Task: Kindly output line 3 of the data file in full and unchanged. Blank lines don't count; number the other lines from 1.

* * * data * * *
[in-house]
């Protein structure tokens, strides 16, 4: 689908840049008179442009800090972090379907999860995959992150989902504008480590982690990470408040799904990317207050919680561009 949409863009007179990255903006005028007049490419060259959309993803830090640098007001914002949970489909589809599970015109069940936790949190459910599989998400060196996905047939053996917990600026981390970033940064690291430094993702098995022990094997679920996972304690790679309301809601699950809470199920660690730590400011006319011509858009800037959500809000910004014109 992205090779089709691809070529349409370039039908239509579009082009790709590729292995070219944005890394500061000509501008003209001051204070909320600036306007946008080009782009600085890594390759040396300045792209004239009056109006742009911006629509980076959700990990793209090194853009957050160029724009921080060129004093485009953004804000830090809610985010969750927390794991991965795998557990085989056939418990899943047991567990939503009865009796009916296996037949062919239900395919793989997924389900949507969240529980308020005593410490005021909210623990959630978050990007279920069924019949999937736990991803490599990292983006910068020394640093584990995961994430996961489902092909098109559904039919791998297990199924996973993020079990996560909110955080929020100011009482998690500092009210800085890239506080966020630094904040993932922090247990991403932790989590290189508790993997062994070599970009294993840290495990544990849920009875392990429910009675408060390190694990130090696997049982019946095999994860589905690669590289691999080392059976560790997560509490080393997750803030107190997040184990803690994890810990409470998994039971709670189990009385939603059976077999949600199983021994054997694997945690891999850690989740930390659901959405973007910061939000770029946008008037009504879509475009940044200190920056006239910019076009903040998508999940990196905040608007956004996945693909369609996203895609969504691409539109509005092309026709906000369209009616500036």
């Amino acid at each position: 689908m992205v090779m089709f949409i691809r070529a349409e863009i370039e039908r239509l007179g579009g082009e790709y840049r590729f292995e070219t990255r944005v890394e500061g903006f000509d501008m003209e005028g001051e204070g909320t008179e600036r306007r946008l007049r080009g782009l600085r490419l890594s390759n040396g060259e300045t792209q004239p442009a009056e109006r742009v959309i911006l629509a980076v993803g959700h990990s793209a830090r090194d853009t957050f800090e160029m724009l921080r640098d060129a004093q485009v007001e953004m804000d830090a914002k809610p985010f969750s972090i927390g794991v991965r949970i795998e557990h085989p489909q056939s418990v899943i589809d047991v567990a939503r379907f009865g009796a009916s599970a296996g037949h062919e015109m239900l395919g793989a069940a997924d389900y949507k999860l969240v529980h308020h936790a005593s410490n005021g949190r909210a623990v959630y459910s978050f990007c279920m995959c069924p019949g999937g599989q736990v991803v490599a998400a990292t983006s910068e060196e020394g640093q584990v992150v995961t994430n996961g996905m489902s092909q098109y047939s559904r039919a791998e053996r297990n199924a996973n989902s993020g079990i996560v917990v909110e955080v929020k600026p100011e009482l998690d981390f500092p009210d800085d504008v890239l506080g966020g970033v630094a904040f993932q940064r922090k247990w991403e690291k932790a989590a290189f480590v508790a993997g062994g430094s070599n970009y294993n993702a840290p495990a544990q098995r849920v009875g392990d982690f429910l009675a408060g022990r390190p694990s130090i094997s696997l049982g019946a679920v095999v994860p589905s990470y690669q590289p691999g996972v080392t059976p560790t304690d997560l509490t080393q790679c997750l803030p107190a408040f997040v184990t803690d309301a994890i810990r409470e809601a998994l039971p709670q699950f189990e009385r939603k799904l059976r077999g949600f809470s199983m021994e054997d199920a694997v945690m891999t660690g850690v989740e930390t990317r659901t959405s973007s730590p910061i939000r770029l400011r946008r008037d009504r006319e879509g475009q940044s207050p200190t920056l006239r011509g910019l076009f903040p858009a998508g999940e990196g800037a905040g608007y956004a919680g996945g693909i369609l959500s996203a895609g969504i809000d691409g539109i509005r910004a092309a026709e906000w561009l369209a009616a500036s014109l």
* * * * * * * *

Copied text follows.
């Amino acid at each position: 689908m992205v090779m089709f949409i691809r070529a349409e863009i370039e039908r239509l007179g579009g082009e790709y840049r590729f292995e070219t990255r944005v890394e500061g903006f000509d501008m003209e005028g001051e204070g909320t008179e600036r306007r946008l007049r080009g782009l600085r490419l890594s390759n040396g060259e300045t792209q004239p442009a009056e109006r742009v959309i911006l629509a980076v993803g959700h990990s793209a830090r090194d853009t957050f800090e160029m724009l921080r640098d060129a004093q485009v007001e953004m804000d830090a914002k809610p985010f969750s972090i927390g794991v991965r949970i795998e557990h085989p489909q056939s418990v899943i589809d047991v567990a939503r379907f009865g009796a009916s599970a296996g037949h062919e015109m239900l395919g793989a069940a997924d389900y949507k999860l969240v529980h308020h936790a005593s410490n005021g949190r909210a623990v959630y459910s978050f990007c279920m995959c069924p019949g999937g599989q736990v991803v490599a998400a990292t983006s910068e060196e020394g640093q584990v992150v995961t994430n996961g996905m489902s092909q098109y047939s559904r039919a791998e053996r297990n199924a996973n989902s993020g079990i996560v917990v909110e955080v929020k600026p100011e009482l998690d981390f500092p009210d800085d504008v890239l506080g966020g970033v630094a904040f993932q940064r922090k247990w991403e690291k932790a989590a290189f480590v508790a993997g062994g430094s070599n970009y294993n993702a840290p495990a544990q098995r849920v009875g392990d982690f429910l009675a408060g022990r390190p694990s130090i094997s696997l049982g019946a679920v095999v994860p589905s990470y690669q590289p691999g996972v080392t059976p560790t304690d997560l509490t080393q790679c997750l803030p107190a408040f997040v184990t803690d309301a994890i810990r409470e809601a998994l039971p709670q699950f189990e009385r939603k799904l059976r077999g949600f809470s199983m021994e054997d199920a694997v945690m891999t660690g850690v989740e930390t990317r659901t959405s973007s730590p910061i939000r770029l400011r946008r008037d009504r006319e879509g475009q940044s207050p200190t920056l006239r011509g910019l076009f903040p858009a998508g999940e990196g800037a905040g608007y956004a919680g996945g693909i369609l959500s996203a895609g969504i809000d691409g539109i509005r910004a092309a026709e906000w561009l369209a009616a500036s014109l």